Background: Understanding the association between smoking and alcohol use among women may help inform the delivery of targeted interventions to address both of these health behaviors. Methods: This study analyzed data from N = 138 women enrolled in a randomized clinical trial comparing female-specific individual versus group cognitive-behavior therapy for alcohol use disorder (AUD). We assessed cigarette use patterns, participants’ interest in quitting smoking and motivation to quit smoking during treatment for AUD, and examined the relationship between smoking and alcohol use before and during alcohol treatment. Results: Over a third of the sample reported smoking cigarettes at baseline (N = 47, 34.1%), with the majority of smokers reporting daily cigarette use. At baseline, those who smoked reported a high interest in quitting smoking M = 7.8 out of 10 (SD = 2.7), although most believed they should quit smoking only after achieving some success in quitting drinking (50.0%). However, participants who smoked cigarettes (compared to non-smokers) reported more alcohol abuse and dependence symptoms (p = .001), lower rates of completing the alcohol treatment (p = .03), attended significantly fewer treatment sessions (p = .008), and consumed significantly more drinks per day on average both at baseline (p = .002) and during the treatment period (p = .04). Conclusions: Findings suggest that women with AUD who also smoke cigarettes have greater difficulty engaging in or responding to treatment for their alcohol use. However, these participants reported high interest in quitting smoking but low perceived readiness during AUD treatment, suggesting that motivational interventions should be considered that could take advantage of the opportunity to treat women for both of these co-occurring behaviors while in treatment.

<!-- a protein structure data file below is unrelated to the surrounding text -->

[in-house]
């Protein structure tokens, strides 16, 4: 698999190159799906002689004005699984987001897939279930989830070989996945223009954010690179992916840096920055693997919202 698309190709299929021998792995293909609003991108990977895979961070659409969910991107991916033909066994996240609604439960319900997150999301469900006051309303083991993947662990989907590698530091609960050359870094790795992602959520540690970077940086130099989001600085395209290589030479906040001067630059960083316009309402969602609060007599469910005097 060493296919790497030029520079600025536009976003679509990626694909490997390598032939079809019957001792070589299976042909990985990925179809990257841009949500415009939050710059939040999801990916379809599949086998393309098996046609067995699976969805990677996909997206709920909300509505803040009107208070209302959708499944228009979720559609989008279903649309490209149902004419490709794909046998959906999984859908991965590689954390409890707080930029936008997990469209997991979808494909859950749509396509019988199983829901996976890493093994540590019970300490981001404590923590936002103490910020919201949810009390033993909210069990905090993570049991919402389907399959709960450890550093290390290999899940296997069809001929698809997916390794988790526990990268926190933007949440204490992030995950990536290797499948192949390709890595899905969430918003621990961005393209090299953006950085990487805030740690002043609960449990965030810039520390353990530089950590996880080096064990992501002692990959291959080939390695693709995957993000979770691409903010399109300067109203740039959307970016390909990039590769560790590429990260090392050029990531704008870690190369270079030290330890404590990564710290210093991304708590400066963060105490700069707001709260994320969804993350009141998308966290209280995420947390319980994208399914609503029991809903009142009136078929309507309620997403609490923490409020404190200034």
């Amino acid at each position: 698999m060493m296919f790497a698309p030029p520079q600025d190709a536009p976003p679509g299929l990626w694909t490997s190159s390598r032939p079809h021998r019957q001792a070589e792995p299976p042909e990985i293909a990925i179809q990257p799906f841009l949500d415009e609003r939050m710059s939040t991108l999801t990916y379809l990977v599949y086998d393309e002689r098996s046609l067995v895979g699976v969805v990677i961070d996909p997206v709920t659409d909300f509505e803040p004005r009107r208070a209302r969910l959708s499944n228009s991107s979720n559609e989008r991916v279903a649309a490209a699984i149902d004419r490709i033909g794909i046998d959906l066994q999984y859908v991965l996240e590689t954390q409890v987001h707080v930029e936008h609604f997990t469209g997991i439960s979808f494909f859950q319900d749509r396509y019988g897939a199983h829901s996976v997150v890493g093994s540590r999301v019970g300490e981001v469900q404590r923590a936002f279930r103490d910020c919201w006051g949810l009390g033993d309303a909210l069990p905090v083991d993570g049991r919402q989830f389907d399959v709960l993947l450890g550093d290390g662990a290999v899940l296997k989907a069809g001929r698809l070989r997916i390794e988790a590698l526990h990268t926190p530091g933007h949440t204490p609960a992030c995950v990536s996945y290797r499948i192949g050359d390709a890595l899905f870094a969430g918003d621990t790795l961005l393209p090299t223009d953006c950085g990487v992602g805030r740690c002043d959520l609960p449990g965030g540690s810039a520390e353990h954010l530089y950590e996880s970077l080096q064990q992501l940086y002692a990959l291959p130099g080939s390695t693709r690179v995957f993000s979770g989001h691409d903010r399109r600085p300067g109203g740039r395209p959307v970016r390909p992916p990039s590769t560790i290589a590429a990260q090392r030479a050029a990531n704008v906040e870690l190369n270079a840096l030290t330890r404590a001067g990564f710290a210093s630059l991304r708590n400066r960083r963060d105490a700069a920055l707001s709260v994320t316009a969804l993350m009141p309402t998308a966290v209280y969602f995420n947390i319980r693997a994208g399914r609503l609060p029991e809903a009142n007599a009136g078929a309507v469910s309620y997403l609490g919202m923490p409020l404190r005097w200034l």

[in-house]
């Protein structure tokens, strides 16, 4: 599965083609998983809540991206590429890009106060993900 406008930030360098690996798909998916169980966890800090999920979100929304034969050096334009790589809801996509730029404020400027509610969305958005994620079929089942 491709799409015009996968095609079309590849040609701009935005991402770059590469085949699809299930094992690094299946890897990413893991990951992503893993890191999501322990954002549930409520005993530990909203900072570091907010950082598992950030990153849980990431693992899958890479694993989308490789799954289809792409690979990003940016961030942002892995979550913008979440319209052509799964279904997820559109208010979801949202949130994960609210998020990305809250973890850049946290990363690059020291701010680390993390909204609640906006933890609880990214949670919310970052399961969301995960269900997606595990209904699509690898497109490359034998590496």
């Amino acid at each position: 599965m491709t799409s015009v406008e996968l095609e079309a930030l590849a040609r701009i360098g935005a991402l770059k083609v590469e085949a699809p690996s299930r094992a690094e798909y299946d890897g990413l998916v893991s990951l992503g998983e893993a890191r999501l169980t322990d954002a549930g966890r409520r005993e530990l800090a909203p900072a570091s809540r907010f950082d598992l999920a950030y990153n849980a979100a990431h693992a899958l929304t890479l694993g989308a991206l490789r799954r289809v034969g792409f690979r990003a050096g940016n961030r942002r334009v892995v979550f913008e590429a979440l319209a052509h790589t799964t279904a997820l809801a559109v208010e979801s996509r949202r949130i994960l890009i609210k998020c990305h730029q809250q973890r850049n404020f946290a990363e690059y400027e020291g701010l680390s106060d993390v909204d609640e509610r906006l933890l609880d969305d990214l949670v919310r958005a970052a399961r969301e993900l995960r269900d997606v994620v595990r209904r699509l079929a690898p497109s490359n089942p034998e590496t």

All Science Journal Classification (ASJC) codes
- Medicine (miscellaneous)
- Clinical Psychology
- Psychiatry and Mental health